As we continue our celebration of classic platformers, our next five picks include games that either helped to define the genre itself or established franchises still going strong today…
Jet Set Willy
Released in 1984, this sequel to Manic Miner is regarded as a massive development in the platform genre. Starring Willy, the miner from the original game, Jet Set Willy looks incredibly basic today, and may be unplayable for gamers who have grown up with more advanced consoles.
Still, even with its stark looks, Jet Set Willy is a definite classic. As an early version of a free-roam platformer, it allows players to explore the setting however they like, with more than 60 screens and plenty of collectibles offering hours of fun.
As with Jet Set Willy, Chuckie Egg’s old-school graphics probably look alien to gamers spoiled by high-definition visuals. However, the gameplay is as engaging as ever, casting players as Hen-House Harry as he attempts to collect every egg in a level before time runs out.
Hens are also a constant threat – if the timer doesn’t get you, they will.
This helped to popularise the platformer on home consoles, with the addictive objective-based gameplay and clever design making it a hit. Two versions of this were released, with physics being the key difference between them: those of one were more realistic than the other, as unlikely as that might seem given the mind-boggling mechanics in today’s games.
Prince of Persia
Prince of Persia has remained a successful franchise across the past 20 years, with two video-game reboots updating the series as technology evolves and a successful movie spinning the character off into another medium. Still, the game that started it all impresses even today, despite its age and technical limitations.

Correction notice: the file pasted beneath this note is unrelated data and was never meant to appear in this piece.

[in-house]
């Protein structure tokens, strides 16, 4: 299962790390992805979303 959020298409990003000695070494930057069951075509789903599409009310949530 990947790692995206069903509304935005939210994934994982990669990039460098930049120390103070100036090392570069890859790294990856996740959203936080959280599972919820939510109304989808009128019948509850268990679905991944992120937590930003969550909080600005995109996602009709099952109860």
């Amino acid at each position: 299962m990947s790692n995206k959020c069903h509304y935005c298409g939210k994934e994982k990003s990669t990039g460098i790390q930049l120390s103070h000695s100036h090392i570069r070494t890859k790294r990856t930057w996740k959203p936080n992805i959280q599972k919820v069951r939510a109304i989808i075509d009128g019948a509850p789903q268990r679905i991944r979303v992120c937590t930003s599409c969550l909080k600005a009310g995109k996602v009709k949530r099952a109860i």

To start with, the game’s rotoscoped graphics give it the same distinctive, lush aesthetic as Another World and Flashback, helping it to stand out amongst most other platform games of the time.
Another innovative feature is the tight time-limit: players have only 60 minutes in which to finish the game, though the bigger SNES port doubles this. Considering the game’s high difficulty, this challenge is no easy feat, and the swordfighting was a bold move for a time when so many games focused on gunplay.
Castlevania is up there with Metroid as one of the great names in platforming: since the original game was released in 1986 for the NES, dozens of others have followed across multiple consoles.
Based around the vampire-hunting Belmont family’s quest to destroy Dracula, Castlevania also included other famous characters from classic monster movies. The Mummy, Frankenstein’s creature, Igor, and other figures all appeared as bosses, steeping the game in a strong Gothic setting that has helped to give the series a unique flavour in a crowded genre.
Castlevania’s platforming action offers plenty of challenge even after so many years, and still stands up today.
Bionic Commando gives players a distinctive variation on the platformer’s established format: the hero has no standard ability to jump.
Sounds weird, right? Well, thankfully, Ladd can still get from one platform to another with the help of his handy bionic arm. This allows him to grapple to far ledges and swing across the screen, and inspired countless other developers to add grappling hooks to their games (just look at how integral this mechanic is to the Arkham series for an idea of its importance).
The NES release is still a delight to look at, with bright visuals and a cool sprite to take charge of, and that extending arm never gets old.
Well, that’s fifteen down – just five to go!
What are your favourite platform games? Let us know!